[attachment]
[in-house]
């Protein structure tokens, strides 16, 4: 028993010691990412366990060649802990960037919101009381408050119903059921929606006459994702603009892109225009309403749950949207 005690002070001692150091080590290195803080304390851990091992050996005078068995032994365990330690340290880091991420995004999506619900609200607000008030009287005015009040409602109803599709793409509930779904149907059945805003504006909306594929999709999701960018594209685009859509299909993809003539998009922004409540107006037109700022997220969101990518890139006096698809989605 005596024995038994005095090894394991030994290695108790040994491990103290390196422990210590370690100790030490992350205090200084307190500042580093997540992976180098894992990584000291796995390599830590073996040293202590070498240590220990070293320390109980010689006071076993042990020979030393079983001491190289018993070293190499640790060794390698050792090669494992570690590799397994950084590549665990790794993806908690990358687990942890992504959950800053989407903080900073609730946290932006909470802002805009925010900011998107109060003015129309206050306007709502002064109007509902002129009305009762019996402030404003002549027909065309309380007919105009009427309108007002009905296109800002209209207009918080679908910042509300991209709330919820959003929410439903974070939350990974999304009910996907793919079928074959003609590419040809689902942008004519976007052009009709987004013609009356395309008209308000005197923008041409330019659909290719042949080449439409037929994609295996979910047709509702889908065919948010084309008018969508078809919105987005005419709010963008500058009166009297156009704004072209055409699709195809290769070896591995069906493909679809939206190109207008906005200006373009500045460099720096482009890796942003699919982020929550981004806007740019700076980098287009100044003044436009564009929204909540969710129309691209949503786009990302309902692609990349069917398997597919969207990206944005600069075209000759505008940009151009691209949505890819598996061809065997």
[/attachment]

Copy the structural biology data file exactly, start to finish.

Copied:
[in-house]
């Protein structure tokens, strides 16, 4: 028993010691990412366990060649802990960037919101009381408050119903059921929606006459994702603009892109225009309403749950949207 005690002070001692150091080590290195803080304390851990091992050996005078068995032994365990330690340290880091991420995004999506619900609200607000008030009287005015009040409602109803599709793409509930779904149907059945805003504006909306594929999709999701960018594209685009859509299909993809003539998009922004409540107006037109700022997220969101990518890139006096698809989605 005596024995038994005095090894394991030994290695108790040994491990103290390196422990210590370690100790030490992350205090200084307190500042580093997540992976180098894992990584000291796995390599830590073996040293202590070498240590220990070293320390109980010689006071076993042990020979030393079983001491190289018993070293190499640790060794390698050792090669494992570690590799397994950084590549665990790794993806908690990358687990942890992504959950800053989407903080900073609730946290932006909470802002805009925010900011998107109060003015129309206050306007709502002064109007509902002129009305009762019996402030404003002549027909065309309380007919105009009427309108007002009905296109800002209209207009918080679908910042509300991209709330919820959003929410439903974070939350990974999304009910996907793919079928074959003609590419040809689902942008004519976007052009009709987004013609009356395309008209308000005197923008041409330019659909290719042949080449439409037929994609295996979910047709509702889908065919948010084309008018969508078809919105987005005419709010963008500058009166009297156009704004072209055409699709195809290769070896591995069906493909679809939206190109207008906005200006373009500045460099720096482009890796942003699919982020929550981004806007740019700076980098287009100044003044436009564009929204909540969710129309691209949503786009990302309902692609990349069917398997597919969207990206944005600069075209000759505008940009151009691209949505890819598996061809065997």